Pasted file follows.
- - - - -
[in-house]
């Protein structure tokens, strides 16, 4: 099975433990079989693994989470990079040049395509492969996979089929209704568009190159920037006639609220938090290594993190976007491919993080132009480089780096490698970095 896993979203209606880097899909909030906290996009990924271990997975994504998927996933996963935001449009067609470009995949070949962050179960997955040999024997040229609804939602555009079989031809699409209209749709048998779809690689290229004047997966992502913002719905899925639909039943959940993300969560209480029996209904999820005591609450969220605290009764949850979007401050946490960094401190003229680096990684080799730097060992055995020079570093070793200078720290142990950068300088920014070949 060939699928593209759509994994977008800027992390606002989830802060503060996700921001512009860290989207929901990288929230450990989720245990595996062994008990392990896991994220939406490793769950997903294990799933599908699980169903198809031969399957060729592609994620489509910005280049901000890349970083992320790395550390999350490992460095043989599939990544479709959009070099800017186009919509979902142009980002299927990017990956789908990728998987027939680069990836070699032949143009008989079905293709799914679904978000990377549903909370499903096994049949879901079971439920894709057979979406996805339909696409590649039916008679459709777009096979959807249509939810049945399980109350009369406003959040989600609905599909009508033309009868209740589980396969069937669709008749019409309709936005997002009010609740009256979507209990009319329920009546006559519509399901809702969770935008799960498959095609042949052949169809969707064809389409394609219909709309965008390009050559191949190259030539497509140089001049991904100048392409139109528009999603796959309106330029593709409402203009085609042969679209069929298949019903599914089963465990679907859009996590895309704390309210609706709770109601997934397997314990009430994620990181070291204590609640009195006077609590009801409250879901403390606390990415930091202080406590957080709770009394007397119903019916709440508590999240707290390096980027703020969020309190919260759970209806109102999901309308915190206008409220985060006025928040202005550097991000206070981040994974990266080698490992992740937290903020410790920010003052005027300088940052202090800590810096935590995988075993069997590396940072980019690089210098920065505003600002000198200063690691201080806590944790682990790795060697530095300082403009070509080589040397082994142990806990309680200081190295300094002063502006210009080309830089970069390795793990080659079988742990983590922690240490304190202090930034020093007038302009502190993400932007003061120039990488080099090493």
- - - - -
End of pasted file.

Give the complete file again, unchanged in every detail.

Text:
[in-house]
């Protein structure tokens, strides 16, 4: 099975433990079989693994989470990079040049395509492969996979089929209704568009190159920037006639609220938090290594993190976007491919993080132009480089780096490698970095 896993979203209606880097899909909030906290996009990924271990997975994504998927996933996963935001449009067609470009995949070949962050179960997955040999024997040229609804939602555009079989031809699409209209749709048998779809690689290229004047997966992502913002719905899925639909039943959940993300969560209480029996209904999820005591609450969220605290009764949850979007401050946490960094401190003229680096990684080799730097060992055995020079570093070793200078720290142990950068300088920014070949 060939699928593209759509994994977008800027992390606002989830802060503060996700921001512009860290989207929901990288929230450990989720245990595996062994008990392990896991994220939406490793769950997903294990799933599908699980169903198809031969399957060729592609994620489509910005280049901000890349970083992320790395550390999350490992460095043989599939990544479709959009070099800017186009919509979902142009980002299927990017990956789908990728998987027939680069990836070699032949143009008989079905293709799914679904978000990377549903909370499903096994049949879901079971439920894709057979979406996805339909696409590649039916008679459709777009096979959807249509939810049945399980109350009369406003959040989600609905599909009508033309009868209740589980396969069937669709008749019409309709936005997002009010609740009256979507209990009319329920009546006559519509399901809702969770935008799960498959095609042949052949169809969707064809389409394609219909709309965008390009050559191949190259030539497509140089001049991904100048392409139109528009999603796959309106330029593709409402203009085609042969679209069929298949019903599914089963465990679907859009996590895309704390309210609706709770109601997934397997314990009430994620990181070291204590609640009195006077609590009801409250879901403390606390990415930091202080406590957080709770009394007397119903019916709440508590999240707290390096980027703020969020309190919260759970209806109102999901309308915190206008409220985060006025928040202005550097991000206070981040994974990266080698490992992740937290903020410790920010003052005027300088940052202090800590810096935590995988075993069997590396940072980019690089210098920065505003600002000198200063690691201080806590944790682990790795060697530095300082403009070509080589040397082994142990806990309680200081190295300094002063502006210009080309830089970069390795793990080659079988742990983590922690240490304190202090930034020093007038302009502190993400932007003061120039990488080099090493």